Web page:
Search Results for: Gwen Smith
June 2011 – I have been there – to the place where you think your allergic life is unlivable. On a trip to Florida a couple of years ago, I got off the plane having a reaction to something. Who knows exactly what; I’d eaten only my own food, but hadn’t wiped down my seating […]
Almost 6 million U.S. children under the age of 18 have food allergies, says a new study. Peanuts, milk and shellfish are found to be the most common culprits.
A stunning 28 percent of inner city kids with asthma or skin allergies proved to be food allergic in a New York study.
May 2011 – Hats off to the organizers of 1 in 133, the Gluten-Free Food Labeling Summit. In a matter of weeks, John Forberger, the tweeting, gluten-free triathlete (@GlutenFreeTri) and Jules Shepard (@JulesGlutenFree) managed to gather hundreds of supporters together in Washington for the impressive May 4 summit. The purpose? To send the message to […]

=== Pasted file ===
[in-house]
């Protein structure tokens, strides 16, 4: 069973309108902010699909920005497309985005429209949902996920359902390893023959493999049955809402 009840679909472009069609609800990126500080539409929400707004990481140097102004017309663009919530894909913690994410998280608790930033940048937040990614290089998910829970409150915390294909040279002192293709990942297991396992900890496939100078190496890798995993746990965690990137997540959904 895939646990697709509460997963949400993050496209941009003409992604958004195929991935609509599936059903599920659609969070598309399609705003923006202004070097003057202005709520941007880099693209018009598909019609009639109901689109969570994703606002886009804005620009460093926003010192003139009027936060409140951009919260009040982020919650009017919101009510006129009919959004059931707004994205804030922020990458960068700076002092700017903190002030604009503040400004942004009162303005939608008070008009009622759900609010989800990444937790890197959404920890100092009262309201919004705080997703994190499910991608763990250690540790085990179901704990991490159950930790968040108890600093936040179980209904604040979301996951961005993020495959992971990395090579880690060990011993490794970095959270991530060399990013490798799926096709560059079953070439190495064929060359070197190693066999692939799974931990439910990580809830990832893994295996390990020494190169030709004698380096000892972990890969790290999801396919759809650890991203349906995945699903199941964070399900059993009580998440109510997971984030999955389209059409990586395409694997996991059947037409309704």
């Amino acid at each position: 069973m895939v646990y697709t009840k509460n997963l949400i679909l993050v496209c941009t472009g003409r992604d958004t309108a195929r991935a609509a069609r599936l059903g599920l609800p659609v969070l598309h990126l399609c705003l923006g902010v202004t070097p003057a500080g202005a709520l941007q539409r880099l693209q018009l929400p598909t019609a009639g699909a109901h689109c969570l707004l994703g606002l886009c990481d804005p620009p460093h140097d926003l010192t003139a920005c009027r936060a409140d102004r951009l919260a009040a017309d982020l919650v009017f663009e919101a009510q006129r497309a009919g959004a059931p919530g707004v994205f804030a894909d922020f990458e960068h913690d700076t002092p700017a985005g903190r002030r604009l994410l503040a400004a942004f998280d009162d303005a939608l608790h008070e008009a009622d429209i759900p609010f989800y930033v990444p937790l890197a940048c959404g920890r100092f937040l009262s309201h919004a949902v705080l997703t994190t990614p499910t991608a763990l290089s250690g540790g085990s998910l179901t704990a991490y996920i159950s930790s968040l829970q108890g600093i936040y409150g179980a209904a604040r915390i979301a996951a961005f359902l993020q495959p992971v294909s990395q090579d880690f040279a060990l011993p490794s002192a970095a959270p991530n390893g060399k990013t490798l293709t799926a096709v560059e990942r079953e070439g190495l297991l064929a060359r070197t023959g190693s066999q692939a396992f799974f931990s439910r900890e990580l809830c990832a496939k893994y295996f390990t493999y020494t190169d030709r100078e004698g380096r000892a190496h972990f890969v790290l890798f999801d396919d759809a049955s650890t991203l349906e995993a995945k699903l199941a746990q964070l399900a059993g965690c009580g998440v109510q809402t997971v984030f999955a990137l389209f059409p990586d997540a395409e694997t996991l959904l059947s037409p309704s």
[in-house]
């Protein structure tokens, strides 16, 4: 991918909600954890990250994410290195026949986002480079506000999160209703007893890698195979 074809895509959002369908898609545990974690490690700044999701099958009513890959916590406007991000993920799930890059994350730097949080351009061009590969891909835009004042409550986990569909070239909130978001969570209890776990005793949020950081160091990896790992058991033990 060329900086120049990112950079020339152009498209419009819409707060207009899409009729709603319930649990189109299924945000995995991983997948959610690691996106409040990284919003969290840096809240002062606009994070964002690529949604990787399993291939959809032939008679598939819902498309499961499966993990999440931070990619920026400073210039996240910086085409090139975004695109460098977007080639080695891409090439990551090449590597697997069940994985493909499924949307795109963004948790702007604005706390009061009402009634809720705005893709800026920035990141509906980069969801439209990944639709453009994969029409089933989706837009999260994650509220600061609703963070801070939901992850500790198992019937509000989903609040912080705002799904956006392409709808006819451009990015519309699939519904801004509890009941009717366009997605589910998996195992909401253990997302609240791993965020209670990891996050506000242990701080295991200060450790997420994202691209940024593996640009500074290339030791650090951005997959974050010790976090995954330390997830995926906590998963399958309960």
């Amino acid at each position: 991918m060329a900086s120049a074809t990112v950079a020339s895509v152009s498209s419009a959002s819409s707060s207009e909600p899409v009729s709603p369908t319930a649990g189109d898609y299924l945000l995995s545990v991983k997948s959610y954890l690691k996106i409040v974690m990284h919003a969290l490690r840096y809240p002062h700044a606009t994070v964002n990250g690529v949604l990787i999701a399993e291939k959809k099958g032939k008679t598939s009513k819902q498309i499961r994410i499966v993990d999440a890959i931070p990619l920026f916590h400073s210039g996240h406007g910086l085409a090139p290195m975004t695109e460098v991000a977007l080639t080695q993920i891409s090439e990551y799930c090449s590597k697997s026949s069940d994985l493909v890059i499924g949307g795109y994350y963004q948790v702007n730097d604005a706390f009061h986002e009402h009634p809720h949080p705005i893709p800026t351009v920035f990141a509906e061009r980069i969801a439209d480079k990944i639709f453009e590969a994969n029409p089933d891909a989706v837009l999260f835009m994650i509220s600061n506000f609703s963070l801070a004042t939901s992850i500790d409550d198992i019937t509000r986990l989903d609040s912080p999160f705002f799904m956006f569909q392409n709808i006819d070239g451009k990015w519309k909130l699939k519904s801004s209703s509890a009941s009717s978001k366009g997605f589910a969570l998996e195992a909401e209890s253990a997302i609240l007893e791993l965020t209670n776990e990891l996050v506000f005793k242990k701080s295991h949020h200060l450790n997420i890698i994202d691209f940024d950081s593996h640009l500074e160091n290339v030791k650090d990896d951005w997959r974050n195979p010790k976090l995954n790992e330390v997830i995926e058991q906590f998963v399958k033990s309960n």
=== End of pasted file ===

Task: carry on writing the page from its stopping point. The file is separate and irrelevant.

Food allergy was a hot topic of research conversation at the American Academy of Allergy, Asthma & Clinical Immunology conference in San Francisco in March 2011. While no food allergy “cure” looms around the corner, there was an encouraging sense that treatments and new tests are coming. Researchers are unlocking more secrets of allergies and […]
Published: Dec. 9/10 Robert Palmer, WestJet’s manager of public relations, spoke with Allergic Living’s Gwen Smith about the details of his airline’s new forward-thinking food allergy policy. Allergic Living: I have to start by asking: Why did WestJet make these few policy changes that are quite groundbreaking in terms of food allergy accommodation? Robert Palmer: […]
Dec. 2010 – Hallelujah, we’ve been heard. If you ask a flight attendant on WestJet, Canada’s second largest airline, she or he will step to the microphone and ask fellow passengers to please not pull out nut or peanut snacks. The attendant will briefly explain that this is because there is a person onboard with […]
Prolonged use of cellphones is leading to numerous nickel reactions of the face and jaw, an allergists’ conference is told. There are solutions.
Nearly three in 100 Americans have
at least one food allergy, according to a new food allergy population study. The biggest demographic for food allergy? African American kids.